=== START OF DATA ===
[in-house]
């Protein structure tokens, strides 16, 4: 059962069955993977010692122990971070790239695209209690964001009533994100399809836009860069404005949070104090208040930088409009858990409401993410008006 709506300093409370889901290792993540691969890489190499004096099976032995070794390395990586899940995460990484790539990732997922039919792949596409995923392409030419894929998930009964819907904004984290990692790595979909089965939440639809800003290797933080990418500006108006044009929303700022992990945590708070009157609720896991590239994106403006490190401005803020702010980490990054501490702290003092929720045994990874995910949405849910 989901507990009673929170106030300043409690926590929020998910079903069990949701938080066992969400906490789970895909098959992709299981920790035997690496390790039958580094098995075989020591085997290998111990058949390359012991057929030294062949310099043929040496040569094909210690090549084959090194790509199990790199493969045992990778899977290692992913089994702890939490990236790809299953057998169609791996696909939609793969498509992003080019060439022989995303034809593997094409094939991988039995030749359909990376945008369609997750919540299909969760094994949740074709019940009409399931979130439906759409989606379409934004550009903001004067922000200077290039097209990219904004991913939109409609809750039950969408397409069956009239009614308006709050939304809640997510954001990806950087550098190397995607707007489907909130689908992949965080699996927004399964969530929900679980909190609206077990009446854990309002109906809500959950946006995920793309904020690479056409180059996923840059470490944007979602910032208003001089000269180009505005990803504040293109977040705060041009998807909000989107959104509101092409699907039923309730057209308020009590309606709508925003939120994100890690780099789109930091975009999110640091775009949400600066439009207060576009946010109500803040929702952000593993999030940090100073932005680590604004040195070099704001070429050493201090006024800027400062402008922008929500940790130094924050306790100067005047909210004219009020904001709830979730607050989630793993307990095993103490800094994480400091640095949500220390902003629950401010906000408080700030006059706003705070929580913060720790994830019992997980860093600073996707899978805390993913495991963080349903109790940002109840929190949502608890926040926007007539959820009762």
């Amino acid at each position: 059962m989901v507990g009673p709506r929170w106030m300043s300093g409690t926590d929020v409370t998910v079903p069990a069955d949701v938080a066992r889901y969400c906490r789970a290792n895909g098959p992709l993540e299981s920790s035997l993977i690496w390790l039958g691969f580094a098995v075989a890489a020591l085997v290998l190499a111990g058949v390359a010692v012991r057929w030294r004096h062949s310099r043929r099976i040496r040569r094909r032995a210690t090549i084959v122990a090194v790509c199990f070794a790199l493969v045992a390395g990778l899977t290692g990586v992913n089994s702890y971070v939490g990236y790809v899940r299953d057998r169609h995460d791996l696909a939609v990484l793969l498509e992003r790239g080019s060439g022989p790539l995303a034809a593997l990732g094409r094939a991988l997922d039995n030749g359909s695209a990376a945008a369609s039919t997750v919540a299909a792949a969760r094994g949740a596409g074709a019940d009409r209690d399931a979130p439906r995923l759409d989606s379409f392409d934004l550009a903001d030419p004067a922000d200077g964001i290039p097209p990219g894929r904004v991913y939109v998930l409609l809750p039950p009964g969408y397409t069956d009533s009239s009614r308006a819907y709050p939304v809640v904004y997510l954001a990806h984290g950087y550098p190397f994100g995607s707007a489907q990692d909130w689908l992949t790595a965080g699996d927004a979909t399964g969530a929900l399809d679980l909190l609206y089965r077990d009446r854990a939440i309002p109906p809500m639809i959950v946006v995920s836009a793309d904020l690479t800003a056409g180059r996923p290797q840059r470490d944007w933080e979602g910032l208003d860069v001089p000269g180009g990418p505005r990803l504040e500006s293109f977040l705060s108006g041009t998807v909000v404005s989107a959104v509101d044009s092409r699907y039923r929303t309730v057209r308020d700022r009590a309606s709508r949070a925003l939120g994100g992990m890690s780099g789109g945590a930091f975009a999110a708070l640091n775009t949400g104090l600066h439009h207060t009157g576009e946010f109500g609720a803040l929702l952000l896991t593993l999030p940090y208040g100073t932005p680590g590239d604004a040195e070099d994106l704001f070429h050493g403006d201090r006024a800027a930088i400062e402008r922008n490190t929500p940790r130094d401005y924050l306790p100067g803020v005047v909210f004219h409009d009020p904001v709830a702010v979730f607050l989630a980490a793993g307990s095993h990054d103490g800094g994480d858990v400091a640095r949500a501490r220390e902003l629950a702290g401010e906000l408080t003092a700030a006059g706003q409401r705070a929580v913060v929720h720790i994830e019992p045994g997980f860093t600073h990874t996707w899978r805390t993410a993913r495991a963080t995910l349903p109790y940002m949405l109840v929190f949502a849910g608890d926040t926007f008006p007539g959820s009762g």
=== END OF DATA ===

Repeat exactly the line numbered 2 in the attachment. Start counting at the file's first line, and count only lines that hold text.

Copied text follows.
């Protein structure tokens, strides 16, 4: 059962069955993977010692122990971070790239695209209690964001009533994100399809836009860069404005949070104090208040930088409009858990409401993410008006 709506300093409370889901290792993540691969890489190499004096099976032995070794390395990586899940995460990484790539990732997922039919792949596409995923392409030419894929998930009964819907904004984290990692790595979909089965939440639809800003290797933080990418500006108006044009929303700022992990945590708070009157609720896991590239994106403006490190401005803020702010980490990054501490702290003092929720045994990874995910949405849910 989901507990009673929170106030300043409690926590929020998910079903069990949701938080066992969400906490789970895909098959992709299981920790035997690496390790039958580094098995075989020591085997290998111990058949390359012991057929030294062949310099043929040496040569094909210690090549084959090194790509199990790199493969045992990778899977290692992913089994702890939490990236790809299953057998169609791996696909939609793969498509992003080019060439022989995303034809593997094409094939991988039995030749359909990376945008369609997750919540299909969760094994949740074709019940009409399931979130439906759409989606379409934004550009903001004067922000200077290039097209990219904004991913939109409609809750039950969408397409069956009239009614308006709050939304809640997510954001990806950087550098190397995607707007489907909130689908992949965080699996927004399964969530929900679980909190609206077990009446854990309002109906809500959950946006995920793309904020690479056409180059996923840059470490944007979602910032208003001089000269180009505005990803504040293109977040705060041009998807909000989107959104509101092409699907039923309730057209308020009590309606709508925003939120994100890690780099789109930091975009999110640091775009949400600066439009207060576009946010109500803040929702952000593993999030940090100073932005680590604004040195070099704001070429050493201090006024800027400062402008922008929500940790130094924050306790100067005047909210004219009020904001709830979730607050989630793993307990095993103490800094994480400091640095949500220390902003629950401010906000408080700030006059706003705070929580913060720790994830019992997980860093600073996707899978805390993913495991963080349903109790940002109840929190949502608890926040926007007539959820009762």